US JOBS RECESSION PARADOX
The US GDP fell 1.6% on an annualized basis in the first quarter of 2022 followed by a 0.9% fall in the second quarter.
RECESSION-two consecutive quarters of economic contraction or declining real GDP.
IMPENDING US RECESSION
- Rising rates typically signal danger in the financial system, apart from dampening consumption and demand.
- There is also an oil price shock, and a possible downturn in Europe if Russia's natural gas supplies wind down, the economic crisis in China
- Threat from the new strain of Coronavirus.
Economic contraction and unemployment typically move in tandem because they feed on each other, when there is a downturn, businesses lay off workers. As a result, people spend less money, which in turn, dampens demand and lowers profits for businesses. So they lay off more workers, which further dents demand, and this ends up becoming cyclical.
LABOUR MARKET PARADOX
Economic output in the US is contracting in line with the Fed's rate tightening, but companies are still hiring in droves, especially in the pandemic-hit service sector remains unfilled.
FED RATE TIGHTENING
There is a view that the strength of the labour market increases the headroom for the Fed’s rate tightening action.
The other view is that given the Fed’s target to “achieve maximum employment and inflation at the rate of 2% over the longer run, the central bank could be forced to go more aggressive in its monetary policy tightening path to tame inflation, leading to a hard landing.
The Fed tightening cycle has a long way to go with many more rate hikes due.
JOB TREND NOT CONCLUSIVE
Fund manager Cathie Wood and her team Florida-based ARK Invest believe that the US has entered a recession and that there are signals – including household employment metrics – that the economy is very weak. If one looks at household employment, it has been flat to down for the last four months.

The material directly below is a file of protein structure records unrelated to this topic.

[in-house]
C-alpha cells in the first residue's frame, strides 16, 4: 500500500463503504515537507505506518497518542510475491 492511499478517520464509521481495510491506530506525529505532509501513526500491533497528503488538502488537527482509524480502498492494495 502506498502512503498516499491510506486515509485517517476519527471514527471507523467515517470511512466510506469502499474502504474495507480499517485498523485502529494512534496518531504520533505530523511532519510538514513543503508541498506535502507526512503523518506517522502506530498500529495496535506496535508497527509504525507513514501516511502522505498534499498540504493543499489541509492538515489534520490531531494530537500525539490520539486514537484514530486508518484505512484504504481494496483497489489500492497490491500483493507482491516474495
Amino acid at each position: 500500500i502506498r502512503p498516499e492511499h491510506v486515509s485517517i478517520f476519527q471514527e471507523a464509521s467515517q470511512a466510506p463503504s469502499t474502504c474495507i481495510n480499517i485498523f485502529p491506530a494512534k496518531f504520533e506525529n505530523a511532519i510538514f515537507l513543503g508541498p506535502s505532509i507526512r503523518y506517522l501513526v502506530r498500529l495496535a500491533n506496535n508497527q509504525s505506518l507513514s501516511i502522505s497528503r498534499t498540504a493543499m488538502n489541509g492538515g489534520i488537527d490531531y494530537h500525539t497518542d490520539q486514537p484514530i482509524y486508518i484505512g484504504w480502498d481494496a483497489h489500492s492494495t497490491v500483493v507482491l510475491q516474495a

Walmart world’s largest retailer working on controlling to reduce inventory through sales and price rollbacks while Target another big retailer took a major sales hit.
OTHER FACTORS AT PLAY
Other indicators are looking up or staging a substantial recovery, quite out of sync with the Fed’s aggressive moves to slow the economy down.
American shares are on a sharp rebound .since the middle of June, the NASDAQ is up more than 20% from its low, officially entering a bull rally, while the S&P 500 is up by more than 15%.
Lisa Shalett, Chief Investment Officer, Wealth Management at Morgan Stanley, noted in June that while the chances of a recession ticked higher by the Federal Reserve's latest hike and hawkish forward guidance, a recession today is likely to be shallower and less damaging to corporate earnings than recent downturns.
Before the pandemic-induced 2020 recession, other recessions have been credit –driven, including the financial crisis of 2007-08 and the dot-com bust of 2000-01
FED HIKES IMPACT
Impact on emerging markets-
- When the Fed raises its policy rates, the differences between the interest rates of the two countries narrow, thus making countries such as India less attractive for the currency carry trade.
- A high rate signal by the Fed would also mean a lower impetus to growth in the US, which could be negative news for global growth, especially when China is reeling under a real estate crisis.
- Higher returns in the US debt markets could also trigger a churn in emerging market equities; there is also a potential impact on currency markets, stemming from outflows of funds.
According to Neelkanth Mishra, co-head of Asia Pacific strategy, India equity Strategist with Credit Suisse, and part-time member of the PM'S Economic Advisory Council, as economies have opened up, supply is responding but demand has gone up well in advance. That created inflation exacerbated by what is referred to as supply chain bullwhips.
Everyone is building an inventory. In the US in particular, this became bad because it didn’t have the manufacturing capacity to meet the additional demand, but it triggered that demand by handing over cash to people through a stimulus. The demand went over to China, Japan, India, and Bangladesh and when the goods started hitting the US ports, they realized these didn’t have the capacity. This triggered a wage-price spiral in the US, which is the most dangerous form of inflation where people start demanding wage hikes and prices go up.